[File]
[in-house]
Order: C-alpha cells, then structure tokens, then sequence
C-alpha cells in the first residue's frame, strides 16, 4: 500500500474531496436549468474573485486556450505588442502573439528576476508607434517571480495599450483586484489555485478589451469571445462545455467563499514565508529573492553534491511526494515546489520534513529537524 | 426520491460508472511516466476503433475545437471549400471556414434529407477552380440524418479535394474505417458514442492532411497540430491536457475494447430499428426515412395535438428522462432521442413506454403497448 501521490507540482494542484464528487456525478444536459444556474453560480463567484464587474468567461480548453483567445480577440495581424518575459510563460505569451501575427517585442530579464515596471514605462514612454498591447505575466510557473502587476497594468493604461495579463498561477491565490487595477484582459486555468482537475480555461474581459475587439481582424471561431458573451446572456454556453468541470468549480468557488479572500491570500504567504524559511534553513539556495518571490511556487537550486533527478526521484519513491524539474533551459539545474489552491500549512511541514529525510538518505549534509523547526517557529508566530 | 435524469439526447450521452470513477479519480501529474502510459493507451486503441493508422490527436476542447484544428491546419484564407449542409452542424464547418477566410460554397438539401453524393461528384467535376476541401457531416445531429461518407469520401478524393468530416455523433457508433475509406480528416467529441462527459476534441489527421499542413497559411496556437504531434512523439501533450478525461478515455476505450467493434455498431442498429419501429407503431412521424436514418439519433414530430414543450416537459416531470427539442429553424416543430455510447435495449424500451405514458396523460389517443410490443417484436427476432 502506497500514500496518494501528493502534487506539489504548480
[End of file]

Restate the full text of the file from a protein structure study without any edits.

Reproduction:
[in-house]
Order: C-alpha cells, then structure tokens, then sequence
C-alpha cells in the first residue's frame, strides 16, 4: 500500500474531496436549468474573485486556450505588442502573439528576476508607434517571480495599450483586484489555485478589451469571445462545455467563499514565508529573492553534491511526494515546489520534513529537524 | 426520491460508472511516466476503433475545437471549400471556414434529407477552380440524418479535394474505417458514442492532411497540430491536457475494447430499428426515412395535438428522462432521442413506454403497448 501521490507540482494542484464528487456525478444536459444556474453560480463567484464587474468567461480548453483567445480577440495581424518575459510563460505569451501575427517585442530579464515596471514605462514612454498591447505575466510557473502587476497594468493604461495579463498561477491565490487595477484582459486555468482537475480555461474581459475587439481582424471561431458573451446572456454556453468541470468549480468557488479572500491570500504567504524559511534553513539556495518571490511556487537550486533527478526521484519513491524539474533551459539545474489552491500549512511541514529525510538518505549534509523547526517557529508566530 | 435524469439526447450521452470513477479519480501529474502510459493507451486503441493508422490527436476542447484544428491546419484564407449542409452542424464547418477566410460554397438539401453524393461528384467535376476541401457531416445531429461518407469520401478524393468530416455523433457508433475509406480528416467529441462527459476534441489527421499542413497559411496556437504531434512523439501533450478525461478515455476505450467493434455498431442498429419501429407503431412521424436514418439519433414530430414543450416537459416531470427539442429553424416543430455510447435495449424500451405514458396523460389517443410490443417484436427476432 502506497500514500496518494501528493502534487506539489504548480